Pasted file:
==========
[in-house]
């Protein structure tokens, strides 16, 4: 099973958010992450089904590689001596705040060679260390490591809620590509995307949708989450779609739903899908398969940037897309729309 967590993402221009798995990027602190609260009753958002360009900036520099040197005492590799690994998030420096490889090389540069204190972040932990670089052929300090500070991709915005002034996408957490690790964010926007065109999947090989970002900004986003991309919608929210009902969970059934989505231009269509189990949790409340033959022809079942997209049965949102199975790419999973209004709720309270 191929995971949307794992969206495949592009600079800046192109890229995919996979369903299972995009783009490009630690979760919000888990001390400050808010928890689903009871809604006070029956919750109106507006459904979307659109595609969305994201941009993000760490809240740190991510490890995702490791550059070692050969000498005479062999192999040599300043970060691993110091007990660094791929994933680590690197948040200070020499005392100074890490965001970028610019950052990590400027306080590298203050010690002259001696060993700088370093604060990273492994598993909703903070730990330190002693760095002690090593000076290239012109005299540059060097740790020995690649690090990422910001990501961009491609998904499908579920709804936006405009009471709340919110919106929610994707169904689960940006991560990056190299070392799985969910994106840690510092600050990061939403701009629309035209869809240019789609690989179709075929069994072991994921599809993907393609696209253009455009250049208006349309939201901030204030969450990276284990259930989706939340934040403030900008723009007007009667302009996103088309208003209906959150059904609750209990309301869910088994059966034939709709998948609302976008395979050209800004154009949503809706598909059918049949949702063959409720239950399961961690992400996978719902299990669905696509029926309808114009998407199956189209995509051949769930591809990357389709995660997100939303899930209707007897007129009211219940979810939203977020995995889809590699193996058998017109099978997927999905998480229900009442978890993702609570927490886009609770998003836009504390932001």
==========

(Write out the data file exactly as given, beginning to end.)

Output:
[in-house]
């Protein structure tokens, strides 16, 4: 099973958010992450089904590689001596705040060679260390490591809620590509995307949708989450779609739903899908398969940037897309729309 967590993402221009798995990027602190609260009753958002360009900036520099040197005492590799690994998030420096490889090389540069204190972040932990670089052929300090500070991709915005002034996408957490690790964010926007065109999947090989970002900004986003991309919608929210009902969970059934989505231009269509189990949790409340033959022809079942997209049965949102199975790419999973209004709720309270 191929995971949307794992969206495949592009600079800046192109890229995919996979369903299972995009783009490009630690979760919000888990001390400050808010928890689903009871809604006070029956919750109106507006459904979307659109595609969305994201941009993000760490809240740190991510490890995702490791550059070692050969000498005479062999192999040599300043970060691993110091007990660094791929994933680590690197948040200070020499005392100074890490965001970028610019950052990590400027306080590298203050010690002259001696060993700088370093604060990273492994598993909703903070730990330190002693760095002690090593000076290239012109005299540059060097740790020995690649690090990422910001990501961009491609998904499908579920709804936006405009009471709340919110919106929610994707169904689960940006991560990056190299070392799985969910994106840690510092600050990061939403701009629309035209869809240019789609690989179709075929069994072991994921599809993907393609696209253009455009250049208006349309939201901030204030969450990276284990259930989706939340934040403030900008723009007007009667302009996103088309208003209906959150059904609750209990309301869910088994059966034939709709998948609302976008395979050209800004154009949503809706598909059918049949949702063959409720239950399961961690992400996978719902299990669905696509029926309808114009998407199956189209995509051949769930591809990357389709995660997100939303899930209707007897007129009211219940979810939203977020995995889809590699193996058998017109099978997927999905998480229900009442978890993702609570927490886009609770998003836009504390932001």